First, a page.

Book Excerpt

E-business demands a new wave of respect from today's brick-and-mortar entrepreneur

the electronic brochure stage demands a shift in mindset and strategy. Rather than feeling satisfied with merely having a Website, he or she focuses on creating additional value for clients through a full-scale Internet presence. The company’s eCRM (Electronic Customer Relationship Management) growth strategy might include adding electronic order tracking, live help for sales or customer service via chat rooms or return phone calls, making purchase suggestions via e-mail based on previous orders, and maintaining a server-based profile and wish list for regular Website visitors.

The key to mastering eCRM is personalization. In addition to creating an engaging and safe environment, an entrepreneur must constantly analyze the customer and his or her transactions to further develop the company’s marketing and Internet strategies. While it’s important to fully understand a company’s target audience, technology now allows even the smallest business to pinpoint the preferences of an individual customer. A successful e-business manager realizes that not all site visitors view the company’s Website for the same reasons. Previously, sophisticated CRM technology tools were typically reserved for larger companies with big budgets. Thanks to Web audience measurement systems and the proliferation of application service providers (ASPs) targeting small business, smaller companies now have access to information and programs that help convert Website traffic into revenue and simplify marketing decisions.

Past issues of BLACK ENTERPRISE have addressed ways to protect business information that is stored at your business or maintained on your company’s computers. Information that is transferred over the Internet has an entirely different set of problems. Customers’ greatest apprehension about doing business online is the fear of having their contact and financial information stolen or misused.

Due to the proliferation of spam, hacking, and Internet fraud, Website visitors are demanding to know how their information is being protected and used. To help e-business managers build online consumer trust and to protect consumer privacy, a number of privacy seal programs, like TRUSTe (, have been created. TRUSTe is a nonprofit organization that offers a licensing program that allows approved businesses to carry the TRUSTe seal–or “trustmark”–on their Websites, adding credibility to the sites and sending a message to visitors that the company has taken measures to protect visitor and client data. To carry the seal, a Website owner must complete a license agreement and self-assessment form, create and post a privacy policy on their Website, adhere to TRUSTe’s Program Principles, and pay an annual fee. In addition to providing its seal, TRUSTe also assists licensees with consumer privacy complaints. Other privacy seal programs include PriceWaterhouseCoopers’ BetterWeb Program ( and the Better Business Bureau’s Online Privacy Program (www.bbb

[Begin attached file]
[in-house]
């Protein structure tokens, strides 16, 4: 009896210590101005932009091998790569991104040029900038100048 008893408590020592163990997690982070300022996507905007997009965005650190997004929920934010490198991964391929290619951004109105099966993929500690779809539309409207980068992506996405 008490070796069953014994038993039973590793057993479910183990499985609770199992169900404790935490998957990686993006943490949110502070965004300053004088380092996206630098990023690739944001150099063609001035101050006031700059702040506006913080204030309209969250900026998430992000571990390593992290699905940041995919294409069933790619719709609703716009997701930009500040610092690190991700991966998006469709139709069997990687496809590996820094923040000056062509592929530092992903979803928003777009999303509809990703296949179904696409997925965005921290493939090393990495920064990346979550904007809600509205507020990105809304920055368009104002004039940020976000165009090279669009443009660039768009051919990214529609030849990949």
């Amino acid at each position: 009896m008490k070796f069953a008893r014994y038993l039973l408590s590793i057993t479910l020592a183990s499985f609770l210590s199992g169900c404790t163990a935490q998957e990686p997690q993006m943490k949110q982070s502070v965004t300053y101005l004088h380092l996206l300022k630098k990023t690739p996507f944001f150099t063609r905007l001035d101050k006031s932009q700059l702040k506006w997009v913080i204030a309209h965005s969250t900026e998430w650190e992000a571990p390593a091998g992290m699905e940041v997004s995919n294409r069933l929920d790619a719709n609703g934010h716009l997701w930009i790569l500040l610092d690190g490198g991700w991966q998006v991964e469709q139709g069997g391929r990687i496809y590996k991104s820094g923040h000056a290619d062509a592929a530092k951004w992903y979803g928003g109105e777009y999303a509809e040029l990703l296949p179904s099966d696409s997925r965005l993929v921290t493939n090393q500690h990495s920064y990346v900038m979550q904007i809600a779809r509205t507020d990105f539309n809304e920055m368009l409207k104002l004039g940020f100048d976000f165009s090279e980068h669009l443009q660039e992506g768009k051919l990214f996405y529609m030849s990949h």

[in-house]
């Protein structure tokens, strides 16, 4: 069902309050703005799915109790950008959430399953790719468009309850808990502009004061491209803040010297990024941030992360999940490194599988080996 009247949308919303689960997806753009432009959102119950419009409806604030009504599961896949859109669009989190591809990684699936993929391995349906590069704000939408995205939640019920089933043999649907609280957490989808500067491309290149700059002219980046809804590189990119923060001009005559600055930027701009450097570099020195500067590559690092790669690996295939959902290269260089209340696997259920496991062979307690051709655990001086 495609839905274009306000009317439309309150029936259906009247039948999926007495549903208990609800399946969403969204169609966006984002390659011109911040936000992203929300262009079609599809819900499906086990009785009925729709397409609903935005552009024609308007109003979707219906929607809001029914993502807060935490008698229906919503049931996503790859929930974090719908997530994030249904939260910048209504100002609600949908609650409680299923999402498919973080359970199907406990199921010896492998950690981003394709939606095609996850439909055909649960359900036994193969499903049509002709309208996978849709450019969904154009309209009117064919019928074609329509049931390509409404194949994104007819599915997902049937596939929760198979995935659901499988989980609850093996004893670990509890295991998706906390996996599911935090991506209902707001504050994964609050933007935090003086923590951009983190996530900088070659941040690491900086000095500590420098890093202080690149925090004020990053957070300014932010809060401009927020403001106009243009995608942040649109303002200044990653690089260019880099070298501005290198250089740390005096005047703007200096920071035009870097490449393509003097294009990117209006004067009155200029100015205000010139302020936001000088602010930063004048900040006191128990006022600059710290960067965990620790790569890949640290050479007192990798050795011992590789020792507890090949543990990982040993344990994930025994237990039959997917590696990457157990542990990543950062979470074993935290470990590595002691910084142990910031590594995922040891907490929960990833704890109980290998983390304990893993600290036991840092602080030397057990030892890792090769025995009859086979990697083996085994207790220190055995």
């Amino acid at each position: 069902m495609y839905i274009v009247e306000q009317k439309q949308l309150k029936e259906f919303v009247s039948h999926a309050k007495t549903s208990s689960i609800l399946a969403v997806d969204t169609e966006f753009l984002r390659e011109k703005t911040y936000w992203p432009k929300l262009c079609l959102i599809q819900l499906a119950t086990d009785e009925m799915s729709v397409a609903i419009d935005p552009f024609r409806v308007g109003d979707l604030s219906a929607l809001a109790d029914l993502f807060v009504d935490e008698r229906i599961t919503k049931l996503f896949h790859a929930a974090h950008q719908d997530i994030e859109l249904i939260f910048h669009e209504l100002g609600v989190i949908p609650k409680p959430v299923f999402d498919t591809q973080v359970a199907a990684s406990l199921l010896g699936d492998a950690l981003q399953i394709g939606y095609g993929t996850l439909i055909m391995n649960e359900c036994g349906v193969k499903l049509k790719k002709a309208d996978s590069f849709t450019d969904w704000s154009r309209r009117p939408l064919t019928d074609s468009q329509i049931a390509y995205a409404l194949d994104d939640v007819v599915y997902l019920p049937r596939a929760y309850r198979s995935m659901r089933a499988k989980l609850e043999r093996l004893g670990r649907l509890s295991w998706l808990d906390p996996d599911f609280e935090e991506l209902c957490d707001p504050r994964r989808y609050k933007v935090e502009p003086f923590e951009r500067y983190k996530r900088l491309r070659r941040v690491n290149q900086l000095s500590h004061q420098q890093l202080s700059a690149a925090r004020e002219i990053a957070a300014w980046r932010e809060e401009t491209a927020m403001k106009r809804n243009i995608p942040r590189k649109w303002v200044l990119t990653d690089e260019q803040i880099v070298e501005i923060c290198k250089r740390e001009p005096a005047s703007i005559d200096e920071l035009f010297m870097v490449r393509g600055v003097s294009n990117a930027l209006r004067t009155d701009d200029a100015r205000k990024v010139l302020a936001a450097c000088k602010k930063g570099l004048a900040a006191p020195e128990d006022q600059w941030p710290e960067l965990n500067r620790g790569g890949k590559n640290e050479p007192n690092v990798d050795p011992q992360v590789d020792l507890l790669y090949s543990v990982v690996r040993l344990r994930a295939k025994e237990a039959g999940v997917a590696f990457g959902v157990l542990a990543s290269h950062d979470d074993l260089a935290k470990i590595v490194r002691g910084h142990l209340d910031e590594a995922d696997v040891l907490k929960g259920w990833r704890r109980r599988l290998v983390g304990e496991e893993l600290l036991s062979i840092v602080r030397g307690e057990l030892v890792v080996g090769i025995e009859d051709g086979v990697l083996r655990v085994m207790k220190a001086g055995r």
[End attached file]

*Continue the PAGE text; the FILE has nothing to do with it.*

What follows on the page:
If your Website uses cookies or collects Website visitor information (e.g., name, contact, or financial information) via registration or contact forms, it is important to add a clearly written privacy policy that explains why this information is being collected and how it will be used. For more information about privacy policies and protecting customer data, check any of the aforementioned privacy seal program sites,

Pages: 1 2 3 4 5 6